• For the development team, Github remains the daily driver used for hosting source code projects in a variety of different programming languages and keeping track of the various changes made to every iteration.
  • For matters not requiring instant reaction, communicating strategic decisions, and discussing important issues, etc., we use Basecamp—a knowledge-sharing platform created to be the calm, organized way to manage projects.
  • For real-time communication, quick and urgent questions, and project discussions, we use Slack. It’s also the main touchpoint between marketing and sales teams because our Slack is integrated with Pipedrive and Hubspot, which allows everyone on the Growth team to see new contact form submissions, lead updates, and project details as real-time notifications.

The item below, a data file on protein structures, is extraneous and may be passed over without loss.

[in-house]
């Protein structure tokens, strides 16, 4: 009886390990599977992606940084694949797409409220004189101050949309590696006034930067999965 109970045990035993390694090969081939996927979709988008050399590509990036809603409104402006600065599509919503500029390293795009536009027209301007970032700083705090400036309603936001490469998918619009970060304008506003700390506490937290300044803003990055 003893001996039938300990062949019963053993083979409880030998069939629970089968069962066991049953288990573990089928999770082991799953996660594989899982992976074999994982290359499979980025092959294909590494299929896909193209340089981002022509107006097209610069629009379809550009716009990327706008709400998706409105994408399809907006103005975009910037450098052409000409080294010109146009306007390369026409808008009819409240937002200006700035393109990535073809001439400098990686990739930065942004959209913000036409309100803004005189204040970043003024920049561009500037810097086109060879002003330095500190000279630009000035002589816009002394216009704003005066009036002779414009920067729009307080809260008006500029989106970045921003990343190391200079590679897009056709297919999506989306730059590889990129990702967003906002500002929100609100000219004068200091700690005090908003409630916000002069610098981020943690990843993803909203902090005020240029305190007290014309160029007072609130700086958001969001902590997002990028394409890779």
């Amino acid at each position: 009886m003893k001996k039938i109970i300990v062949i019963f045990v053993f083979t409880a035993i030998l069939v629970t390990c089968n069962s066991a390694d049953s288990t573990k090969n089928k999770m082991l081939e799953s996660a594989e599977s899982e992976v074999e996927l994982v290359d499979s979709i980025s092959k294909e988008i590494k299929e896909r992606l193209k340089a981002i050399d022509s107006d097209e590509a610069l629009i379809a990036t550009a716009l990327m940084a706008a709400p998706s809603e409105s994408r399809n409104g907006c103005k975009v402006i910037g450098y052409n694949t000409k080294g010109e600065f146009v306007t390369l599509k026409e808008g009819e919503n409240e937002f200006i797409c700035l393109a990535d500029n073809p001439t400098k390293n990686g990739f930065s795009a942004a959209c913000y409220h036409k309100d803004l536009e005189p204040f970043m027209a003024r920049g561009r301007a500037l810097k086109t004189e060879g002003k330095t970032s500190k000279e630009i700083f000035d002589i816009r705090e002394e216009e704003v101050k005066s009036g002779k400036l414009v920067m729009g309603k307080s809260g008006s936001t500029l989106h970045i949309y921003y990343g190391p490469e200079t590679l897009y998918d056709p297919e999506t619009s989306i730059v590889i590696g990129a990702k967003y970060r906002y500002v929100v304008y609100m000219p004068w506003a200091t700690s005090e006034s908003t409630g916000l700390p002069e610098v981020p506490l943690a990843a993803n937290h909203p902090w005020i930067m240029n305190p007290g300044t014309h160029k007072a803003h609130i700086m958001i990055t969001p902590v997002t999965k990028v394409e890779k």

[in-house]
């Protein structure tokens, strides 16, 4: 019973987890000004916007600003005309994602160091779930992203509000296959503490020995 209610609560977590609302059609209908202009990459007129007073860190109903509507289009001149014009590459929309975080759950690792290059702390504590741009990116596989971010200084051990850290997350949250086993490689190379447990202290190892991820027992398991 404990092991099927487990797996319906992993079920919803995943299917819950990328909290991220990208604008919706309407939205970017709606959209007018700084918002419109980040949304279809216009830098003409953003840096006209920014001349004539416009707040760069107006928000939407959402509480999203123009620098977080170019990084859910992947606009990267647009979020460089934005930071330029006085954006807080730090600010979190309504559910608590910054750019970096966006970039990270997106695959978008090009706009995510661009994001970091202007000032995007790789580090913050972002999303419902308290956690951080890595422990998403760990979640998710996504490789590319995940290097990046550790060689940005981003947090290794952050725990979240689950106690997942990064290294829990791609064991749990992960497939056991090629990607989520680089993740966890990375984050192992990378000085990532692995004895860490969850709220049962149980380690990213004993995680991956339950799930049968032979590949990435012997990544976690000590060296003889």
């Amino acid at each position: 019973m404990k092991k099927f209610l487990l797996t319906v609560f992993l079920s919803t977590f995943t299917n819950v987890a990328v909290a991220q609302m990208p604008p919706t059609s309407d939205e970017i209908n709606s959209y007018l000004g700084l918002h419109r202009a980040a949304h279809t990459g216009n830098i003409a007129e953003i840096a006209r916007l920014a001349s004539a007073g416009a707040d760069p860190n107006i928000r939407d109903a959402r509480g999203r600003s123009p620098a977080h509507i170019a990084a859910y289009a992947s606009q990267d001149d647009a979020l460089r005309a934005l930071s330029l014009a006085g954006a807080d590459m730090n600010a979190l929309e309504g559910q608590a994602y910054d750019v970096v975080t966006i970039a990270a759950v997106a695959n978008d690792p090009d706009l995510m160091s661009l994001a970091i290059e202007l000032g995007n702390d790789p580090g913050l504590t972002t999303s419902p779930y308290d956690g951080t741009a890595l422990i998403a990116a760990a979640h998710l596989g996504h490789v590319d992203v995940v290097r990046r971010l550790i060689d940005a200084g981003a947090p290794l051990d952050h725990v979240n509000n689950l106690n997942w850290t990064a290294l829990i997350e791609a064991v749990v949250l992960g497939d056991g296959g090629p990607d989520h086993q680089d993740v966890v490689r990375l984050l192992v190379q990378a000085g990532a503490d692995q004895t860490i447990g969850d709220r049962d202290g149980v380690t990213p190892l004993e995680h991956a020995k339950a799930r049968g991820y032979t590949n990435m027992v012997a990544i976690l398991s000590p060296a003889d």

8. What will recruitment and onboarding look like now?

Onboarding, recruitment, and peer reviews will continue but in a remote capacity. We’re still figuring out how to handle signing contracts and necessary paperwork, how to deal remotely with HSE workshops, distribute the necessary hardware to new hires, etc.

Let’s do this!

Not everyone has the opportunity to switch to a fully remote work arrangement, and we really appreciate ours. We’re also really lucky that the organization we’ve built is robust enough to contribute—at least to some extent—to curtailing the further spread of the new coronavirus without significant losses in productivity. Although the situation somewhat forced us to introduce these extraordinary solutions, we see it as an opportunity rather than a risk. We’re more than ready to try out a remote-first approach, and put the necessary tools and processes into practice.

At Monterail, we’re usually led by realism with a touch of optimism. Instead of succumbing to paranoia and using it as a default mode in an emergency, we decided instead to harness it to forecast all possible scenarios. And so we’re keeping our fingers crossed to the wave to crest in the following weeks.

The situation we found ourselves in is far business as usual, but we’ll all make it through. Stay calm, stay safe, wash your hands, and keep delivering meaningful software.